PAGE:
with generative AI:

A circular graphic with 6 icons around the edges with arrows pointing counter-clockwise from one icons to the next in a full circle and one icon in the middle. Icons read along the edges from top and then to the left: rare disease patient; blood draw; genomics assay; upload data to web app; AI generated "cell atlas" of disease patient; dashboard of results. Icon in the center reads: clinician.

DeBruine's approach
to personalizing
health care with
generative AI:

A circular graphic with 6 icons around the edges with arrows pointing counter-clockwise from one icons to the next in a full circle and one icon in the middle. Icons read along the edges from top and then to the left: rare disease patient; blood draw; genomics assay; upload data to web app; AI generated "cell atlas" of disease patient; dashboard of results. Icon in the center reads: clinician.

five people, including Zach DeBruine in light blue jacket and President Mantella standing next to a poster presentation

Zach DeBruine and students who work in his lab meet with President Philomena V. Mantella during Student Scholars Day.

Zach DeBruine and students who work in his lab meet with President Philomena V. Mantella, third from right, during Student Scholars Day.

Student researchers gain invaluable experience

Nine students work on this research in DeBruines lab, supported by a $200,000 grant from the Chan-Zuckerberg Institute. He also teaches an AI Innovation class, and a smaller team of students presented its research on this topic at Grand Valleys Reach Higher Showcase in April.

Skyler Ruiter worked in DeBruine's lab after learning of the opportunity through Grand Valleys Applied Computing Institute. To say it worked out well for Ruiter would be an understatement. 

Ruiter, who earned a bachelors degree in computer science in April, presented with DeBruine at the 2024 Data Compression Conference in Utah, where they touted the data compression library they created for public use. Ruiter is now in New Mexico as a summer intern for the U.S. Department of Energys Sandia National Laboratories.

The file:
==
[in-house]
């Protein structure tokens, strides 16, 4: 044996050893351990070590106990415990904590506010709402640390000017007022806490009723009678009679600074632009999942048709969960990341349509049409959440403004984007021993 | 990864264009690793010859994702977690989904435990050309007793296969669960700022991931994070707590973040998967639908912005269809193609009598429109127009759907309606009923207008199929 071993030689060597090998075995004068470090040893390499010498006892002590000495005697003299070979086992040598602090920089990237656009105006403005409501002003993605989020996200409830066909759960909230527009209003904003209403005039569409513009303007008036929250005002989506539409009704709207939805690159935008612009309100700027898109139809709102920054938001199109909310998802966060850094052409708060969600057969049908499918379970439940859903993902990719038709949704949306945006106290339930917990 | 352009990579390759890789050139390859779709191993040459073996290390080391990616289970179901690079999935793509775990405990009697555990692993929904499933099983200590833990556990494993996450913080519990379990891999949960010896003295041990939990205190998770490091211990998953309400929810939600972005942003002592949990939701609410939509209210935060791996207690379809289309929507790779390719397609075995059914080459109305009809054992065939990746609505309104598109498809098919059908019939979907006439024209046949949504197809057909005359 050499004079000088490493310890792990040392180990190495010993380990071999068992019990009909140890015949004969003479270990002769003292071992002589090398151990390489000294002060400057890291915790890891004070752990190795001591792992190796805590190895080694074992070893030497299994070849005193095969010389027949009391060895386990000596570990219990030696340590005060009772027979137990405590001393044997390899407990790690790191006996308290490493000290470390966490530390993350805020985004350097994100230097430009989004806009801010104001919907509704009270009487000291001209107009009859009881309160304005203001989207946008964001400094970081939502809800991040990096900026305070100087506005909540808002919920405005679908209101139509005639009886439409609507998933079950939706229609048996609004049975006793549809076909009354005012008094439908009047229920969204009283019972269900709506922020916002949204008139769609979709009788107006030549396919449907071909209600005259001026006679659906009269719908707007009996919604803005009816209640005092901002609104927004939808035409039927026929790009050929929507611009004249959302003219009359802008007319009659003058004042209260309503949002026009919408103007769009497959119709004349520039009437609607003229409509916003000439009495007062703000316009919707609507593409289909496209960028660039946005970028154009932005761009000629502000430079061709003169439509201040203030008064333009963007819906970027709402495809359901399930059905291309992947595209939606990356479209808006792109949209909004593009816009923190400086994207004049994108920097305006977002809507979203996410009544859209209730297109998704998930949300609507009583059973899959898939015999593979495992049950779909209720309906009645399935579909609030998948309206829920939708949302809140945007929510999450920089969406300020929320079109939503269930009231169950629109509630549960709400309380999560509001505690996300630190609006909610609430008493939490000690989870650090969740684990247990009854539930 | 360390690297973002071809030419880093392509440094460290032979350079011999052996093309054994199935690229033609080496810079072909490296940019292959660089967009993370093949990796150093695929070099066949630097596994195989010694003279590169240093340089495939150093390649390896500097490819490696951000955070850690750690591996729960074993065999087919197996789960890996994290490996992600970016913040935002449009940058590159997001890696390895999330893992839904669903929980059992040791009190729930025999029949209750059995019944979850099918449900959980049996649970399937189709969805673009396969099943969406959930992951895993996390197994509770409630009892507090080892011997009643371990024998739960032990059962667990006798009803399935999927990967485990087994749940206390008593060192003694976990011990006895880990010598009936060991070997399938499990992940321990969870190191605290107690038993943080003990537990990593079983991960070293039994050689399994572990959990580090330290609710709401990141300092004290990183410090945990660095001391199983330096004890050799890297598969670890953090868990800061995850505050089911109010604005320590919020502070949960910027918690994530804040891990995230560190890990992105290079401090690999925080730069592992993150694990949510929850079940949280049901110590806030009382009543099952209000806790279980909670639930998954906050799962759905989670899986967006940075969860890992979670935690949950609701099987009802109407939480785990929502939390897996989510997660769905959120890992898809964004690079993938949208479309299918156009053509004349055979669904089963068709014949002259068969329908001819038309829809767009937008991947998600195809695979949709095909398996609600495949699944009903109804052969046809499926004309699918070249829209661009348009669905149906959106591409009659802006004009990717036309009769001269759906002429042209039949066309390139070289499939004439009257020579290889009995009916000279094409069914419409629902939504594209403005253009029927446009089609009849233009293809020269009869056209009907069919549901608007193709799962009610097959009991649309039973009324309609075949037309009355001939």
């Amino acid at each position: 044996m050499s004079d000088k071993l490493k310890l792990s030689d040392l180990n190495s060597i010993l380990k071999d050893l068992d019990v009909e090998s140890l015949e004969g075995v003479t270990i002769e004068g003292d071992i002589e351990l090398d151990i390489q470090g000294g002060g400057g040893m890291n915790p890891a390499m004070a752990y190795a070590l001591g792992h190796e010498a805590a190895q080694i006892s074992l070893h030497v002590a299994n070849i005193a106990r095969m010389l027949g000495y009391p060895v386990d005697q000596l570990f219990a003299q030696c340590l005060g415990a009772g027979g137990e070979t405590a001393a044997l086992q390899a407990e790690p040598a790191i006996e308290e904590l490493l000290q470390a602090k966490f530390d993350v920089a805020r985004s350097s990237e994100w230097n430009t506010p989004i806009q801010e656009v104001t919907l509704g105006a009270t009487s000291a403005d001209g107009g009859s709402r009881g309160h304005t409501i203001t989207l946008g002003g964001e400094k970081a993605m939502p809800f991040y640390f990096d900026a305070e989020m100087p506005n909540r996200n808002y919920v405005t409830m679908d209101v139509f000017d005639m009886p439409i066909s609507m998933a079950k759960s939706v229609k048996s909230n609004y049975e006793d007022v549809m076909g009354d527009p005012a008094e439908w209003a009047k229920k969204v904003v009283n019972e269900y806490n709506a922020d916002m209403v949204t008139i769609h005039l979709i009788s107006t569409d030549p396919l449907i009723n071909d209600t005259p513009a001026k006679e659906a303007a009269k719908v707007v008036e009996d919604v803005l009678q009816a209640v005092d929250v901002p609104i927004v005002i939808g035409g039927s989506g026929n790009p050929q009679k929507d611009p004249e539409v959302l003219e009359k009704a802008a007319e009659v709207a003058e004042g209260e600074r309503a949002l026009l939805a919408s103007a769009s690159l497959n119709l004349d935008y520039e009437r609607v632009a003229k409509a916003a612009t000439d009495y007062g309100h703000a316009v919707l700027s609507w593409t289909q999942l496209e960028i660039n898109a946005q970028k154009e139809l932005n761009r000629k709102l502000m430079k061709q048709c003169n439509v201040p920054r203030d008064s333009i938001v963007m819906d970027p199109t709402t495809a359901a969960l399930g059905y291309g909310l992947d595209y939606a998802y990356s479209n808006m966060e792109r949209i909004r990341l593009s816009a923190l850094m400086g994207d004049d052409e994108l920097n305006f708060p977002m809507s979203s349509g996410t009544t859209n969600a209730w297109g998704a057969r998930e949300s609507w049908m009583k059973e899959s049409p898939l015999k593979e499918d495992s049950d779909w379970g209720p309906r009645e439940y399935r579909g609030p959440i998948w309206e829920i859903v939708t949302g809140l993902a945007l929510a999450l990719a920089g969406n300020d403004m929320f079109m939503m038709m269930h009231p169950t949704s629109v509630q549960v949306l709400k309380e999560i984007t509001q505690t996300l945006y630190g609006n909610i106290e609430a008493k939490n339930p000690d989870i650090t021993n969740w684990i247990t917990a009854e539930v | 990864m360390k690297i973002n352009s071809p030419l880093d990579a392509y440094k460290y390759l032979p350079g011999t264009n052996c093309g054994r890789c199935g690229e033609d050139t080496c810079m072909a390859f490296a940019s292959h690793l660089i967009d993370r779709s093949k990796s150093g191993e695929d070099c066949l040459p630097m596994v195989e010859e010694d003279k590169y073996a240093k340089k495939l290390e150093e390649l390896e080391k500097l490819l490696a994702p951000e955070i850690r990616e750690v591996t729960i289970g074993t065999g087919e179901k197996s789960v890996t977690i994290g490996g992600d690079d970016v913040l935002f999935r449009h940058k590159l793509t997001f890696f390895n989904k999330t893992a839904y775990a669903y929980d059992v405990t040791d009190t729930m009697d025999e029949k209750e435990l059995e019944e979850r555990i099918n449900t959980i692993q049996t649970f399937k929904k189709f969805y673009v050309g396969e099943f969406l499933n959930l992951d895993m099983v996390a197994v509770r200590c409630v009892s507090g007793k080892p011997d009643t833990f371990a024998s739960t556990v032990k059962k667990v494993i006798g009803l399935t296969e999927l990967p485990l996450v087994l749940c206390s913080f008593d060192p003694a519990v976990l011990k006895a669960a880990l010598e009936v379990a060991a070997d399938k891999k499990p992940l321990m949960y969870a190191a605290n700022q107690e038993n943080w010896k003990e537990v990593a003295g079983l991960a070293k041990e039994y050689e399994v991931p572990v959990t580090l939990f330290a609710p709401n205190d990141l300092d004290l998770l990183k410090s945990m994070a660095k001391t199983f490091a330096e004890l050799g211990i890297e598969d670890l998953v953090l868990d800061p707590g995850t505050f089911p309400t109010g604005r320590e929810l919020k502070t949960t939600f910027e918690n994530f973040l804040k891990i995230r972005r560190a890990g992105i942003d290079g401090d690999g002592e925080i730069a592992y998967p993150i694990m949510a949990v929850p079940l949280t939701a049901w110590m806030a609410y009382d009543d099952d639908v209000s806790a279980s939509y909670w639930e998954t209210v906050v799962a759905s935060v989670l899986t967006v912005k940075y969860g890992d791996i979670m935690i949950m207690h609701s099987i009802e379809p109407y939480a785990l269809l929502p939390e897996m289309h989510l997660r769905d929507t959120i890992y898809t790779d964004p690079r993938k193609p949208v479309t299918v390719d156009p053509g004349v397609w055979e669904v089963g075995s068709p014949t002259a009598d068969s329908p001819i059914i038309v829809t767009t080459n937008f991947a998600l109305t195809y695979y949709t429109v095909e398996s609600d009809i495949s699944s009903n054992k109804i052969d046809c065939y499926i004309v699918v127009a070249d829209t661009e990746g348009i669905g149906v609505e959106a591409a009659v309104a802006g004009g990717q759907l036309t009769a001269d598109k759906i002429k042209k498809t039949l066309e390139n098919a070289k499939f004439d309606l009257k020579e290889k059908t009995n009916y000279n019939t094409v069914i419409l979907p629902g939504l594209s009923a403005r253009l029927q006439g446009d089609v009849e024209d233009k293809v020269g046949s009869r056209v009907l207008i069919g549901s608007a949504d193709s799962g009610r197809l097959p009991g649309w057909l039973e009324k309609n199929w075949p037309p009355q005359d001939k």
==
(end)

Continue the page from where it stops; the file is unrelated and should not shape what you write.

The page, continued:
Seth Wolfgang also earned a degree in computer science. As a member of DeBruine's lab, Wolfgang, from Zeeland, said their work was similar to building a high-performance computer. 

I spent hours every night to make sure I did this right, Wolfgang said. You cannot have an AI model that is not working right.

DeBruine said the opportunity to mentor and work with undergraduate students was partially what drew him to Grand Valley.

In computer science, we tend to think more in the industry mindset. But its a goal of this project to bring academic challenges to the foreground to students who want to pursue a Ph.D. or go on to graduate school, he said.

Connections to Blue Dot

Research from Zachary DeBruine, assistant professor of computing, and students in his lab is one example of the impact Blue Dot, Grand Valleys initiative to support emerging technology and connect education with industry and business, will have in West Michigan and beyond.

DeBruine said the infrastructure of Blue Dot connects individual partners to solve problems for the greater good. In this case, DeBruine and his research team are developing tools using artificial intelligence to create a working AI model for medical teams to use to personalize medicine for patients with rare diseases.

Dr. Caleb Bupp, division chief, Medical Genetics and Genomics at Corewell Health and Helen DeVos Children's Hospital, said the leadership from top executives at Grand Valley and Corewell Health has opened the door to this partnership and more connections.

”This is among the priorities of President (Philomena) Mantella and Tina Freese Decker (president and CEO of Corewell Health),” Bupp said. ”Here we have two great leaders looking at their local organizations and seeing the connections. Grand Valley is driving toward AI innovation, so this is a natural partnership.”

Late last year, Gov. Gretchen Whitmer signed a $616 million supplemental funding bill during an event at Grand Valley, providing a $30 million boost to the university’s Blue Dot initiative.

circle graphic of Blue Dot: applied learning, applied research innovative campus; talent, innovation, capacity